Reasons for the delay in striking a deal and achieving a collective agreement on these negotiations were detailed in a letter written by Dan Bradshaw on December 15, 2023. Following the discussions in the fall, the university alleged that the unions’ proposal of an annual five per cent wage increase “for each of the three years of the moderation period [of Bill 124]” exceeded the monetary amounts awarded to other unions for the exact same time period. Other reasons for refusing the unions’ proposals were linked to York’s slow financial recovery from lower international enrolment, “resulting in missed targets for the last three years.”

While it is true that many post-secondary institutions have been facing rising economic pressures, York had a strong budget performance during the two years of the pandemic (2020 to 2022). What followed, however, was that the university’s financial strength from these two years resulted in numerous institutional investments, including “improving infrastructure, pedagogical innovation, deferred maintenance and implementing strategic plans.” This, in addition to an unpredictable lower domestic and international enrolment post-pandemic, has resulted in amassing pressure on York’s  budget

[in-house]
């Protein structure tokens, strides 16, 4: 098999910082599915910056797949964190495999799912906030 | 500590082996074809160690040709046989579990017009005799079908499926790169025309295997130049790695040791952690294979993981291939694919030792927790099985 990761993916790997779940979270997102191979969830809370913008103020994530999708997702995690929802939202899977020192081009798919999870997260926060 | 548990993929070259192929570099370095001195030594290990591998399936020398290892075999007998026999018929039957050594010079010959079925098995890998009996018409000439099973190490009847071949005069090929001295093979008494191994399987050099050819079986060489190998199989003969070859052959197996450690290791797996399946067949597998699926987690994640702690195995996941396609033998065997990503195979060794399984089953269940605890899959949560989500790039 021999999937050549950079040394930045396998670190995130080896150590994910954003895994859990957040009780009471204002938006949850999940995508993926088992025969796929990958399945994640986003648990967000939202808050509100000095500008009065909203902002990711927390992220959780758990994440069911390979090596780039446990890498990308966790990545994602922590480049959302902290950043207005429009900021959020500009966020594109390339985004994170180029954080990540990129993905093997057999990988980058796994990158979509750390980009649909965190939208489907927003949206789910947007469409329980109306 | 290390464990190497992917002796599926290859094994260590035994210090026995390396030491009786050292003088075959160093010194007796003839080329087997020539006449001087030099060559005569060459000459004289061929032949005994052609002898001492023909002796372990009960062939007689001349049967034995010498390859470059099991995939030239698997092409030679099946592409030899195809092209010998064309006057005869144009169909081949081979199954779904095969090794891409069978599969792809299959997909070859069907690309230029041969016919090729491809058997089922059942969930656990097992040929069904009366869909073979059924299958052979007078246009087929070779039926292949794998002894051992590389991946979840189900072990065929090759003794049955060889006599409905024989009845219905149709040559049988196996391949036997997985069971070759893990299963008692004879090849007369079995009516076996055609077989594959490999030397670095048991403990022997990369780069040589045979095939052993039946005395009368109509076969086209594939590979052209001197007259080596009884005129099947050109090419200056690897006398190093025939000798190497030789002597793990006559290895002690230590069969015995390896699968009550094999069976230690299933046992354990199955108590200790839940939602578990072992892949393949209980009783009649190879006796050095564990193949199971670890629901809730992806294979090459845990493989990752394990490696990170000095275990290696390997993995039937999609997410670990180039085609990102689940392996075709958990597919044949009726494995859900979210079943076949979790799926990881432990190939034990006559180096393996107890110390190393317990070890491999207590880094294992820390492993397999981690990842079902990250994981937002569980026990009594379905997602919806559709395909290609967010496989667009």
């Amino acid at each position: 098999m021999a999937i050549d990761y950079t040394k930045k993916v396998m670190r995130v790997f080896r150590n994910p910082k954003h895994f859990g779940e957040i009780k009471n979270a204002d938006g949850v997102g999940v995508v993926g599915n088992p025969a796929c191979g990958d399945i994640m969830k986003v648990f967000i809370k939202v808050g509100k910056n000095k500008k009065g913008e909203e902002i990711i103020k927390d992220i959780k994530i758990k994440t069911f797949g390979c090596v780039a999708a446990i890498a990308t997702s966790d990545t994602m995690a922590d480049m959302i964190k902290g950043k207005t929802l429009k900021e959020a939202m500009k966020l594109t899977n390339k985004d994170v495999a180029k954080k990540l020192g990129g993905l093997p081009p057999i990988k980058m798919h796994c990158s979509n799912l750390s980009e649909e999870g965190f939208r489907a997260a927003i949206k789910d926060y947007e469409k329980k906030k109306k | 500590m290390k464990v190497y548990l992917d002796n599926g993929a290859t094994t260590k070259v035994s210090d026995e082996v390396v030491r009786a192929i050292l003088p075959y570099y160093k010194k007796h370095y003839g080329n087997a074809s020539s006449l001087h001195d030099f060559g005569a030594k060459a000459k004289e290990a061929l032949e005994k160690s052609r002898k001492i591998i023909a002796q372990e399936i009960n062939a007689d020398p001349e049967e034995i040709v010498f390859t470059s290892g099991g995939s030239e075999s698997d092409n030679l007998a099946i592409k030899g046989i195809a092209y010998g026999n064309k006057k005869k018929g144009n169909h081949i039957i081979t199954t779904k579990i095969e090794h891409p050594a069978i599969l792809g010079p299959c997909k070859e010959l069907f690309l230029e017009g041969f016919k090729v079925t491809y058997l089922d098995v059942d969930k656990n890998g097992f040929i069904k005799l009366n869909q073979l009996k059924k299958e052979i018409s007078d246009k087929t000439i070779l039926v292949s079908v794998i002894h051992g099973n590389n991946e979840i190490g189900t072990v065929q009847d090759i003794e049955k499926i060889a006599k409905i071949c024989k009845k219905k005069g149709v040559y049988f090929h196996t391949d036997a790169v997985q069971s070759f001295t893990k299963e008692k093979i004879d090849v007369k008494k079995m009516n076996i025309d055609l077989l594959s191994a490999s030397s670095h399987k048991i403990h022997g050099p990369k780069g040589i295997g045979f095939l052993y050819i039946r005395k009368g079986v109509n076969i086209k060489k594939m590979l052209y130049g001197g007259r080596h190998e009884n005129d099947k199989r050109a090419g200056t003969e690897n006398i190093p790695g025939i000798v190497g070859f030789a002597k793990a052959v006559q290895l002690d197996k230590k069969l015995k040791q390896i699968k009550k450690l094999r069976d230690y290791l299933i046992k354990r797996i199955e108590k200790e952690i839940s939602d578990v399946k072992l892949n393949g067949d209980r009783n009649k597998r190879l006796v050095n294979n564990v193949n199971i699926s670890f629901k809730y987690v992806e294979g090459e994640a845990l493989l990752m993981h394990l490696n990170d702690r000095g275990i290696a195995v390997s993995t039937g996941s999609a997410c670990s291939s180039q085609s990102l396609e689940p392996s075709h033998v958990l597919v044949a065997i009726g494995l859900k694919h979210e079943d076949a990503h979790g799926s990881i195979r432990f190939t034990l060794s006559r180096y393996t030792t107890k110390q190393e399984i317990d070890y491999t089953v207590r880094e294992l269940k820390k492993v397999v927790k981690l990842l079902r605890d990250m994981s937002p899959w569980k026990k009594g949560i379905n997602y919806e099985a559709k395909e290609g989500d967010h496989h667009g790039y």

As of March, these concerns over “fair and equitable increases to wages and compensation” have not yet been addressed by York. 

Some undergraduate students agree with the unions’ values, noting that these are reasonable demands. As Aqib Chaudhry, a third-year creative writing student, tells Excalibur, “As students, we rely on the wellbeing and efforts of our faculty, and it’s only reasonable that all involved in the university recognize [the faculty] as one of the core pieces of the institution’s function.”

Ollie Levai, a third-year student completing a double major in English and creative writing, is in full agreement, stating that they “stand with CUPE all the way.”

To show solidarity and support for the union, students are encouraged to write to the administration, the Deans for their respective faculties (for LA&PS, J.J. McMurtry, In their correspondences, students are encouraged to urge the administration to offer a fair deal, to express their support for the striking workers, and to state how continuing to run classes during the strike is damaging to their education. 

About the Author

By Atena Bazargan